Hull midwifery team wins prestigious award for VR headsets

Communications TeamNews

Virtual reality headsets giving Hull parents-to-be an immersive experience of labour and birth have helped hospital staff win a national award in midwifery.

Hull Women and Children’s Hospital became the first in the world to offer VR headsets to around 400 prospective parents so they can see what it’s like to use a birthing pool in the midwifery-led unit or a birthing ball in the labour ward.

As well as using the headsets to tour the Fatima Allam Birth Centre, women who know they’re having a caesarean section are offered the opportunity to see inside an operating theatre before coming into hospital.

Now, midwives and Hull Institute of Learning and Simulation (HILS) have won “Use of Technology” at a British Journal of Midwifery ceremony in Leeds.

Head of Midwifery Janet Cairns said: “Our use of technology is allowing women to become familiar with their surroundings, know who could be there with them when they go into labour and what they might expect during labour and birth.

“Our midwifery team worked with HILS on the project and this award is fantastic recognition of what can be achieved through innovative thinking, dedication and teamwork.”

The midwifery team worked with HILS, based in the Clinical Skills building at Hull Royal Infirmary, to record 360-degree footage for the VR headsets.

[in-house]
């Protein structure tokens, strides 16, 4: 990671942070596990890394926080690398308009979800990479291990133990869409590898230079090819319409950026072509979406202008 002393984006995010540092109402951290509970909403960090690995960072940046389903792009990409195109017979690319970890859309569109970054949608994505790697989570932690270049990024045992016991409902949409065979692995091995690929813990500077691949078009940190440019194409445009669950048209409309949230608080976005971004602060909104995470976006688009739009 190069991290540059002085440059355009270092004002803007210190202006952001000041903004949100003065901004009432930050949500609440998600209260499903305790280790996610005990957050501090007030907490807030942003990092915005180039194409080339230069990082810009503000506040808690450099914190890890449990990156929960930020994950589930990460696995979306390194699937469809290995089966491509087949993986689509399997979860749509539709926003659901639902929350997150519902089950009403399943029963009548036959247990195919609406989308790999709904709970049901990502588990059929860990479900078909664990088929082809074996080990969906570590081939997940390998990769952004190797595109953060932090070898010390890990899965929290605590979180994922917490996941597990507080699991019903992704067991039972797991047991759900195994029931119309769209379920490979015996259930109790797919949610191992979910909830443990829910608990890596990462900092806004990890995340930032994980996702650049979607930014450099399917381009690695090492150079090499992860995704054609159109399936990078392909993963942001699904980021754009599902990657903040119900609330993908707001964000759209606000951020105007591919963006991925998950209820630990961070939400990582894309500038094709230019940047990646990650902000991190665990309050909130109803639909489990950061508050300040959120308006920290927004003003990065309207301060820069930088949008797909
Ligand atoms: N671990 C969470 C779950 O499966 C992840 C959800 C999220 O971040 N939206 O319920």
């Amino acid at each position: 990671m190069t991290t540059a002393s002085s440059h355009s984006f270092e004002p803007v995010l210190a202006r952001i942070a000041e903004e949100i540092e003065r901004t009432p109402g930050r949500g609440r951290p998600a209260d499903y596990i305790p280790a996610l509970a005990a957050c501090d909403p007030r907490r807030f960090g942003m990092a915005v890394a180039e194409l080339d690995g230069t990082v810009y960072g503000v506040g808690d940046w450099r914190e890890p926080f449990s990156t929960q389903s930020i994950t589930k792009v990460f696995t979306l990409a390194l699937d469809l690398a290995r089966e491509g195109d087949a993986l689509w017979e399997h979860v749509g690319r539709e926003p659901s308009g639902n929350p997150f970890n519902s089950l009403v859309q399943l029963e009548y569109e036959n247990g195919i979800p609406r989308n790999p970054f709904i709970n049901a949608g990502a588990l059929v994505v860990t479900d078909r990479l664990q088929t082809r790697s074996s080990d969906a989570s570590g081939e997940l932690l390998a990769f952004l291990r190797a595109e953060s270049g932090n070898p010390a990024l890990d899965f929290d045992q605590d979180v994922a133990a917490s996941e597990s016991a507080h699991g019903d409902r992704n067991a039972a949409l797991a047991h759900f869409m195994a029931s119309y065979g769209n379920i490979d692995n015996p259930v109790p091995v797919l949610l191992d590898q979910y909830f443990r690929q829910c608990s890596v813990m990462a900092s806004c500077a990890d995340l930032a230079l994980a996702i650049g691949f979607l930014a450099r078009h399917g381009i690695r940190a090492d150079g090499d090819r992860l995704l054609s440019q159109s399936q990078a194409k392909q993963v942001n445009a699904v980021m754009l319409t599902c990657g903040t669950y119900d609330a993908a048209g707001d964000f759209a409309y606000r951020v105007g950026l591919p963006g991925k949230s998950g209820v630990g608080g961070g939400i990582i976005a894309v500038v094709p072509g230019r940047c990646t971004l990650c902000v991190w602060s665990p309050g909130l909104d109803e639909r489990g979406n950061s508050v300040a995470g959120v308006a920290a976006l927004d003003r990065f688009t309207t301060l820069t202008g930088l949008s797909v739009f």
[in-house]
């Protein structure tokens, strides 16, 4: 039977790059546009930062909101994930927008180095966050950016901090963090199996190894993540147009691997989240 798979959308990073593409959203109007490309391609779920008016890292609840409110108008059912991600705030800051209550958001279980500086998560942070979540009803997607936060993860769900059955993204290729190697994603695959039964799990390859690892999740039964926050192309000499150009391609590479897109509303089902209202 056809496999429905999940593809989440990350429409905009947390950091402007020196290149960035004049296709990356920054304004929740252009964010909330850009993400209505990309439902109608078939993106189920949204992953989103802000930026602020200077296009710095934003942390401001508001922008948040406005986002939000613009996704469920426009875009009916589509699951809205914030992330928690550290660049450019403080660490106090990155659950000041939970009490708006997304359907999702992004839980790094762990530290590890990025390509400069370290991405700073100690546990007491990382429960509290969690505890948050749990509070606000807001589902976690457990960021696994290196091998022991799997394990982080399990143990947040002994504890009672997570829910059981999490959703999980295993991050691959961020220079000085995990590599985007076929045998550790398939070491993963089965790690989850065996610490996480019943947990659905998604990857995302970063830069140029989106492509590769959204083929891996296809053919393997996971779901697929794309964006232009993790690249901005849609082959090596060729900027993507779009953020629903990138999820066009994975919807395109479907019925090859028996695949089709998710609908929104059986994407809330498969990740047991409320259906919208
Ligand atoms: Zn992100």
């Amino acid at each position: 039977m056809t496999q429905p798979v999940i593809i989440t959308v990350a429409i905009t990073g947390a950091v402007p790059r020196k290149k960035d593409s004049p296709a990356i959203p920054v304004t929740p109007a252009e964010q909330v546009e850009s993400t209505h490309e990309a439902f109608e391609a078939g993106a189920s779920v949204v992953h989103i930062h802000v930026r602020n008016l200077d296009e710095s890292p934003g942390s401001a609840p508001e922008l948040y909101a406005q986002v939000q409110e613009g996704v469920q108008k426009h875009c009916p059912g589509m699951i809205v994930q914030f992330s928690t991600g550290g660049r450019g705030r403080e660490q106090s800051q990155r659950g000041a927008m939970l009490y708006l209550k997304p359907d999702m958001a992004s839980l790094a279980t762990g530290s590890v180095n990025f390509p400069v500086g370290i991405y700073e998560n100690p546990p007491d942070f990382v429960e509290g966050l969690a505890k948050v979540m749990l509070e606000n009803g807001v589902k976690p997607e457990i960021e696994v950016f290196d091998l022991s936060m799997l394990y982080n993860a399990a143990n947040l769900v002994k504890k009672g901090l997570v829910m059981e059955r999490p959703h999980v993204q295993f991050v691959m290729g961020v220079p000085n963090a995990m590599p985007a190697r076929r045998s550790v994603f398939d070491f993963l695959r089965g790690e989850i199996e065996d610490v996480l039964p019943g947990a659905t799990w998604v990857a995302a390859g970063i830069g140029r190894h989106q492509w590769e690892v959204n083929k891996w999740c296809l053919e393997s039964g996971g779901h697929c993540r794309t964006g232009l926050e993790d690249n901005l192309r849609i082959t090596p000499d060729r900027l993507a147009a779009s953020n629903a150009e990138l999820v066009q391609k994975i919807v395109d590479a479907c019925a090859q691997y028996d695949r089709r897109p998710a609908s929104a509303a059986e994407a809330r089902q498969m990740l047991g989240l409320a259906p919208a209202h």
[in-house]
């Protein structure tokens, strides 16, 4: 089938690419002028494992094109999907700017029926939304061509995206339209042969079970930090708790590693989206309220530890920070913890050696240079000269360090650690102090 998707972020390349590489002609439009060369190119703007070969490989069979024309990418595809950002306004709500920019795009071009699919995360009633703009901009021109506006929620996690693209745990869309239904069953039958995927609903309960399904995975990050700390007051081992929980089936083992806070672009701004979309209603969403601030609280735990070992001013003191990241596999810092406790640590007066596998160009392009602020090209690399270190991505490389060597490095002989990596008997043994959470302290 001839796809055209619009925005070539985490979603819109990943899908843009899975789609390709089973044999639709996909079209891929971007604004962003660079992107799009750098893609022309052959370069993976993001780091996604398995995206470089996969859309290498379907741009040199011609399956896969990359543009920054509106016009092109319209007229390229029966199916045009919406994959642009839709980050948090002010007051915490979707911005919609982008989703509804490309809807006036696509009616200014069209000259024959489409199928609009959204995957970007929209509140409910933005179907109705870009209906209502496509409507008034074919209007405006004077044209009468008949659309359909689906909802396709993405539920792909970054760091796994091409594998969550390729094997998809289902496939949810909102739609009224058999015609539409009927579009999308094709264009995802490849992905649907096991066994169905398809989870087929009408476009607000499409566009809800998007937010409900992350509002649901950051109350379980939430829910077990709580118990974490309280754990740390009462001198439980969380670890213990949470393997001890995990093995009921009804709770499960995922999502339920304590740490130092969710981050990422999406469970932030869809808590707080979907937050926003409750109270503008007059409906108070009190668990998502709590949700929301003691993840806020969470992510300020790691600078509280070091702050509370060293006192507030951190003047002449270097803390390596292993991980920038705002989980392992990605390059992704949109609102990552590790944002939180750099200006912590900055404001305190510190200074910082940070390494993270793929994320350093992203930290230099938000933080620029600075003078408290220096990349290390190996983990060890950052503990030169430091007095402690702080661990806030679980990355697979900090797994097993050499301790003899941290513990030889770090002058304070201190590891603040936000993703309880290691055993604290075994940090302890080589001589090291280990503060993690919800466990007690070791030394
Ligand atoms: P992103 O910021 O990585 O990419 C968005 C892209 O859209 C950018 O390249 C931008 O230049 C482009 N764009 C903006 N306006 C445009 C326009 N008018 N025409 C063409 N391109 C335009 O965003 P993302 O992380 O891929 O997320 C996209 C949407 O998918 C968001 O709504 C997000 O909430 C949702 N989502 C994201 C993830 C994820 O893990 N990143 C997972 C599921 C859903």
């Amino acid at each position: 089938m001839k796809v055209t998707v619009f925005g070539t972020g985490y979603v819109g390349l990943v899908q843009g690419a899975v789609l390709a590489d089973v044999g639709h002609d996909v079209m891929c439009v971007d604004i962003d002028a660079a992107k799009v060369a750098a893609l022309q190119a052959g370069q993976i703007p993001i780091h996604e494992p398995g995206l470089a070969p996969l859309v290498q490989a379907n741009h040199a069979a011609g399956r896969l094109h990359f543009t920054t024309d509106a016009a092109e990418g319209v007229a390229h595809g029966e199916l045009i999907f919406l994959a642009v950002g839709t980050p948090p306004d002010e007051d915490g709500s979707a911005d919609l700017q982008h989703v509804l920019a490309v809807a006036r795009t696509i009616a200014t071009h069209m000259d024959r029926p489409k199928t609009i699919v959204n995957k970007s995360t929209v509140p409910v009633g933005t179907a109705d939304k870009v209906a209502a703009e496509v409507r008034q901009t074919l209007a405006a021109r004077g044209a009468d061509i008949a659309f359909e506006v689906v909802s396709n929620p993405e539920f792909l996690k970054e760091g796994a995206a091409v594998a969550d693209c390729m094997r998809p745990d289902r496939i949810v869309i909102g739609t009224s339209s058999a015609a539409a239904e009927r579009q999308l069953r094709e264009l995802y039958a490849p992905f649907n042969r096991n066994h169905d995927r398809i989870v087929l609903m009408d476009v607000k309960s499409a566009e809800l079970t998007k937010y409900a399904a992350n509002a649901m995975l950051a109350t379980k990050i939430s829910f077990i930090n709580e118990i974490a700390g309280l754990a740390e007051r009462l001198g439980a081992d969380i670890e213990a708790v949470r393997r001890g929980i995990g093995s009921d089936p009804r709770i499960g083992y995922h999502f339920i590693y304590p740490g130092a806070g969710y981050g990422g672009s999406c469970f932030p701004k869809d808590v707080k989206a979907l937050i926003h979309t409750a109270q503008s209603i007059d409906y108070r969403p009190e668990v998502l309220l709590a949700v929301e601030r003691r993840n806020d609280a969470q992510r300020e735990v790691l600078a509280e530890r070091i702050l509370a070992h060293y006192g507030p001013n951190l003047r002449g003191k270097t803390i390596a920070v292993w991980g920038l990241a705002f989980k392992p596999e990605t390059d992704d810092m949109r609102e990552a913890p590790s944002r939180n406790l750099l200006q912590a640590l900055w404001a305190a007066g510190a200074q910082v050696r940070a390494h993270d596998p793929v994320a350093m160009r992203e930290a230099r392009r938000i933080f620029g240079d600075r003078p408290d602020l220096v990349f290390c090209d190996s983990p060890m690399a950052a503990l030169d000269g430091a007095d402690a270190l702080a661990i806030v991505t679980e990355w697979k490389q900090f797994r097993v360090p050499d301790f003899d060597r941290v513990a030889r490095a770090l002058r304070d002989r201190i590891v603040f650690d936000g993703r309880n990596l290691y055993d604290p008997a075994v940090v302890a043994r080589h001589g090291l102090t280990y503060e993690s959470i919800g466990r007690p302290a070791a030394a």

Prospective parents have been road-testing the headsets at the HEY Baby Carousel events, with the next one taking place on Wednesday, February 27, between 6pm and 8pm.

Janet Cairns said: “Wearing the headsets is like being in the room. People are able to see all around them and watch midwives interacting with mothers and partners during labour.

“We’ve got a video tour of the hospital so people can familiarise themselves with their surroundings before they come in but the headsets take it to a different level.

“We’re giving prospective parents as much information in as many different formats as we can so they can make choices that are right for them and their babies.”

HILS Senior Technician Chris Gay said: “The feedback we’ve had from parents so far has been really positive, with more than 90 per cent reporting the experience helped them feel better prepared for their birth of their babies.

“We’re now looking at how we can expand the project to shape the services we provide in the future.”